Stars wow crowd
Friday, 3rd December, 2010
By Gina Wilson
The city's mayor, Wincen Cuy, and about 100 people welcomed the Indian Pacific's Outback Christmas train into the city yesterday morning.
On board this year were Santa Claus and Aussie rock legends Mark Seymour and James Reyne.
Despite the train being an hour late due to inclement weather, Santa assured children that his timing would be better on December 25.
"Of course I'll be on time. I'm always on time," he told them. The Alma Primary School students provided the start-up act for the stars with an Outback Christmas carol, before James Reyne kicked the 15-minute gig off with "Reckless", an 1980s hit for his band Australian Crawl.
He also performed another of the band's hits, "Errol". Mark Seymour, formerly of Hunters and Collectors, sang the perennial favourite "Holy Grail "before he and James Reyne joined the Alma choir in "Rockin' Around the Christmas Tree".
Mr Seymour said the singers had chosen songs that people would know. He said it was certainly a different gig this time than when his band performed at The Night Train disco at the Argent Hotel years ago.
The Christmas train has been rolling east to west across the continent for a decade now, bringing Aussie stars to outback towns and raising money for the Royal Flying Doctor Service.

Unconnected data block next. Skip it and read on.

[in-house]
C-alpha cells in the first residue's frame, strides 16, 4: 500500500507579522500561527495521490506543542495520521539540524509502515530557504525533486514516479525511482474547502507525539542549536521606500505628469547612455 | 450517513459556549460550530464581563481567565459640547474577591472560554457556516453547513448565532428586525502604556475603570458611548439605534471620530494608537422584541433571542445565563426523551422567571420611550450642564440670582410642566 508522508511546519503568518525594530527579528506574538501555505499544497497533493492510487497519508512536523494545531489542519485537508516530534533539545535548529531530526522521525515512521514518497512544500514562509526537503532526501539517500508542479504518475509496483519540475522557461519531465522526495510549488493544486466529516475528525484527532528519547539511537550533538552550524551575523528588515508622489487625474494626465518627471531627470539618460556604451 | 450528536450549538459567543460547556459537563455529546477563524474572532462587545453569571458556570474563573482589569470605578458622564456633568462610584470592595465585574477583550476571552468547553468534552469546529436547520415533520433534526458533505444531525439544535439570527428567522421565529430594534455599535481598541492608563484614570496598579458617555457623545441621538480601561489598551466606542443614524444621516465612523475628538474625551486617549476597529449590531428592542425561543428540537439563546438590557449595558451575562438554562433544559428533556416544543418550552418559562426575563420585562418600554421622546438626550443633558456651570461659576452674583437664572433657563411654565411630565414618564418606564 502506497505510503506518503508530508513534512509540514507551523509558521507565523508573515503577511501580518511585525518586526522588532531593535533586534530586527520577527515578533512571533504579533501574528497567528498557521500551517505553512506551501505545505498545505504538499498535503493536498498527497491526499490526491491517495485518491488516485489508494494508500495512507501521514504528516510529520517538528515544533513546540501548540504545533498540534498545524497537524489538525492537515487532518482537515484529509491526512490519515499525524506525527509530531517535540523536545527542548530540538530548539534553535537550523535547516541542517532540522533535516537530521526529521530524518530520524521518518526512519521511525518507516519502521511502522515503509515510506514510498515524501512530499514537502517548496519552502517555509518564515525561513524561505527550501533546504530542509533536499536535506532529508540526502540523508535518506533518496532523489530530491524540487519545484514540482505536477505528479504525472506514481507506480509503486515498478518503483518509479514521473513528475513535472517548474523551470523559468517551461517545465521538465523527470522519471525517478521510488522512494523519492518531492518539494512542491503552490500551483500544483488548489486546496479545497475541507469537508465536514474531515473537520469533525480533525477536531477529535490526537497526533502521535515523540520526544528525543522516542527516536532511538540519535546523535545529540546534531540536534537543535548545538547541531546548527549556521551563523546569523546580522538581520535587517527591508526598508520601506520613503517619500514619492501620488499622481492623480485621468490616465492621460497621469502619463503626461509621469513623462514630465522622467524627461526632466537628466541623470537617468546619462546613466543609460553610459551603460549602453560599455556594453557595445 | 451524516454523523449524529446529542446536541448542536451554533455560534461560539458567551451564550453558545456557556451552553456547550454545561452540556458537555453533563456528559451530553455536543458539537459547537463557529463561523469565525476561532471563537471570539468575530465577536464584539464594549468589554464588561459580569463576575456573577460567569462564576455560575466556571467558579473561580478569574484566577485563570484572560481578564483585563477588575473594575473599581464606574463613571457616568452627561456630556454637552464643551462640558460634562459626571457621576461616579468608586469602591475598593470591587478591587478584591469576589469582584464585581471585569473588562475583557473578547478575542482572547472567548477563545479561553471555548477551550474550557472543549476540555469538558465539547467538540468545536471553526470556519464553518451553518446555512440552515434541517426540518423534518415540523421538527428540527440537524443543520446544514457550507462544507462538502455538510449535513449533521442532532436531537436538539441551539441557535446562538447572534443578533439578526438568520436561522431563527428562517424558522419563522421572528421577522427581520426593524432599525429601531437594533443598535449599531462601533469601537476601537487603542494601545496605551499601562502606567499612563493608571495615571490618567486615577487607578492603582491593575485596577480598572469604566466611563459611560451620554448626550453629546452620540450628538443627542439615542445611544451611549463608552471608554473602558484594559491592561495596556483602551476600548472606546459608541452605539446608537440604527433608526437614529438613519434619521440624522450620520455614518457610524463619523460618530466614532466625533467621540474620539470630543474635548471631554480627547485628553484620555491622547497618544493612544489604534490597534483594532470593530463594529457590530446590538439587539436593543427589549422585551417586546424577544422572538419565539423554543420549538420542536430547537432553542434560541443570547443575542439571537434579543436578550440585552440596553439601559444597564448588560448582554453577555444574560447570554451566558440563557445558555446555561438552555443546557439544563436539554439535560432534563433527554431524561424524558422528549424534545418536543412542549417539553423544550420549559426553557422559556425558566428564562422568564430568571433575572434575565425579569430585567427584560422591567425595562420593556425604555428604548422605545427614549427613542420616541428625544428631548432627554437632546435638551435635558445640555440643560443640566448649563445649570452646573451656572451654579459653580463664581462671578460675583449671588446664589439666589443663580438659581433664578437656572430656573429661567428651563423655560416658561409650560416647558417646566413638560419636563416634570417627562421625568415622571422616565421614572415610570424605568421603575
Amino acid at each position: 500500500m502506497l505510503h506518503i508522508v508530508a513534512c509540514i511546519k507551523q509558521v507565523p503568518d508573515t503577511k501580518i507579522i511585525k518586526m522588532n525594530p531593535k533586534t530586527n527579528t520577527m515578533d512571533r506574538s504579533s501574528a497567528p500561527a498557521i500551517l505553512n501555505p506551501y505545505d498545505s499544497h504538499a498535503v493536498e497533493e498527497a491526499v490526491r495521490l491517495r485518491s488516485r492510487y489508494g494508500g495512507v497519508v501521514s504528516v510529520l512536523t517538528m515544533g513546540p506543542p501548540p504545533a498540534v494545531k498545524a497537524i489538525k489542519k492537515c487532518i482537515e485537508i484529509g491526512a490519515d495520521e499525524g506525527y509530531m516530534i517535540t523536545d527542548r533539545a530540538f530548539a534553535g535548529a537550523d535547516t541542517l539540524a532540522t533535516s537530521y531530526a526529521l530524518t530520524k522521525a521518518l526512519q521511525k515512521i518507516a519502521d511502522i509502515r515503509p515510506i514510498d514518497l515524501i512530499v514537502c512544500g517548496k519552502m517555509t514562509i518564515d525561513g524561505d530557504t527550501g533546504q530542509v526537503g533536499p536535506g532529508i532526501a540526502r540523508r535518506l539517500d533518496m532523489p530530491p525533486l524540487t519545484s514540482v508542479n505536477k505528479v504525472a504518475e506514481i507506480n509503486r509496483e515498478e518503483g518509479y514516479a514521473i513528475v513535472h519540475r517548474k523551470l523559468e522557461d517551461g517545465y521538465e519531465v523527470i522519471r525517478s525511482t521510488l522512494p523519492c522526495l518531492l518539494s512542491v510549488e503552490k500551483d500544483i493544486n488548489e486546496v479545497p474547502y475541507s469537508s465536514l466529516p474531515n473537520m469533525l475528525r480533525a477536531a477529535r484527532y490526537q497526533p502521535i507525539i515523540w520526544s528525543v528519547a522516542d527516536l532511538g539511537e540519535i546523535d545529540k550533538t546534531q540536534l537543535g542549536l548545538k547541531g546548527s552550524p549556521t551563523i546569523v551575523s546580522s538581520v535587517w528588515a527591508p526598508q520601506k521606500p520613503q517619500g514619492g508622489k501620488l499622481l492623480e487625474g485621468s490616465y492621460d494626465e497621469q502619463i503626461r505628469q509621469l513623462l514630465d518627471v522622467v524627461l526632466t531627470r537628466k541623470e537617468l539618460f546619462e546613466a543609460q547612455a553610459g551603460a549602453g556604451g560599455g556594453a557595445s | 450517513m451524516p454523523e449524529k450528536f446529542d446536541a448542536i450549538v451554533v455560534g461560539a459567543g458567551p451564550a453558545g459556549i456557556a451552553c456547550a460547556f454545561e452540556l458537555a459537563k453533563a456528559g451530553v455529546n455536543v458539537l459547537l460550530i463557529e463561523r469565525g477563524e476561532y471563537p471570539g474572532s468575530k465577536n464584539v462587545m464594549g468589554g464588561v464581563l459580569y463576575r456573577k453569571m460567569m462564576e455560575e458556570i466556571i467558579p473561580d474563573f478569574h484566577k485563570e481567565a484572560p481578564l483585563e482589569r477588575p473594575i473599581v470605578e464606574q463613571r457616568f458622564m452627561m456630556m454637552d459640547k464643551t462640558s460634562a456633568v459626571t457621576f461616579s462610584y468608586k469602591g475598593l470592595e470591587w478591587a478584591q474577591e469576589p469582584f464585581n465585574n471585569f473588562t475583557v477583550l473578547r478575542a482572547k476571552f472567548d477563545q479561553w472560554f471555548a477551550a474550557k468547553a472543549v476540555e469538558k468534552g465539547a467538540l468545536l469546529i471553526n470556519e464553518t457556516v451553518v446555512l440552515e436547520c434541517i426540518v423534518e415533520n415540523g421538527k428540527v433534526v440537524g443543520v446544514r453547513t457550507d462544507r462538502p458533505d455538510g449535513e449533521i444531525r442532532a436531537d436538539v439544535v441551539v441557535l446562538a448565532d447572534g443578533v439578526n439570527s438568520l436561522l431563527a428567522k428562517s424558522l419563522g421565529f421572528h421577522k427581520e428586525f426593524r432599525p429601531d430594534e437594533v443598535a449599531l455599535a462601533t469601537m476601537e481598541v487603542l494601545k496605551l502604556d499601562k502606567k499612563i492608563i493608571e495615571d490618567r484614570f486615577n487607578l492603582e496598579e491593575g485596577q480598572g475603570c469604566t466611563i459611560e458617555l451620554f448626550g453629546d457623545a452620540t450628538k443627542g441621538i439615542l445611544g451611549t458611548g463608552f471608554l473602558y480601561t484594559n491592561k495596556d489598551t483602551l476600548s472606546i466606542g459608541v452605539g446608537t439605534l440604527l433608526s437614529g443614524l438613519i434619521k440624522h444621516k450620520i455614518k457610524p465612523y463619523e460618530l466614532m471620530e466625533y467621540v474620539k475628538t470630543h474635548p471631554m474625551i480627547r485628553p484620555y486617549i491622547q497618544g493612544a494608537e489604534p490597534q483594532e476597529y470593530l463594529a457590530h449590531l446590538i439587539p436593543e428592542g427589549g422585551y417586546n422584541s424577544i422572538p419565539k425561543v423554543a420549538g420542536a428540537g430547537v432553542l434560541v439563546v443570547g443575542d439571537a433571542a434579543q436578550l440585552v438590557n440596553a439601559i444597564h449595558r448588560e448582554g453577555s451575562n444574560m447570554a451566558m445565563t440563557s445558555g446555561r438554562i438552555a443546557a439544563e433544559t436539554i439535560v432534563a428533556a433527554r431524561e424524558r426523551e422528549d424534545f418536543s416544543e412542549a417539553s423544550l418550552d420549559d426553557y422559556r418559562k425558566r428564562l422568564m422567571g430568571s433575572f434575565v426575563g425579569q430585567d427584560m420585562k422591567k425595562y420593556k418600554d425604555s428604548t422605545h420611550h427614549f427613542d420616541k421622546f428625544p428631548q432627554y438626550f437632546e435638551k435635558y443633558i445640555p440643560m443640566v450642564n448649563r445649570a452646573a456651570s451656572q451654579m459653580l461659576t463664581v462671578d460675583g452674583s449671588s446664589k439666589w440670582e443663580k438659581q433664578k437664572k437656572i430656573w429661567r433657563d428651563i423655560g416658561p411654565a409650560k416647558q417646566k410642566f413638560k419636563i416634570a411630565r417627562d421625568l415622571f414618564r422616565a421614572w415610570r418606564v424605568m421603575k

The train's 4,352 kilometre journey began in Sydney and will end tomorrow afternoon in Perth, where Santa Claus will alight and head back to cooler climes.
"I'm going the whole way to Perth," Santa said. "I've got the reindeer in the last carriage and when I get to Perth I go back to the North Pole."
Santa said it had been a pleasure spreading Christmas cheer across the outback.
"It's lovely to do this trip each year. This is the tenth trip we've done. "I like going 'ho ho ho' right across the countryside."
"Broken Hill is one of the highlights of the tours," GSR chief executive officer Tony Braxton- Smith said.
"This train, we start in Sydney and end in Perth, is continuing a tradition of taking Santa through the Nullarbor and saying thanks."
Mr Braxton-Smith said GSR had raised more than $1 million for the Flying Doctor in the last 10 years.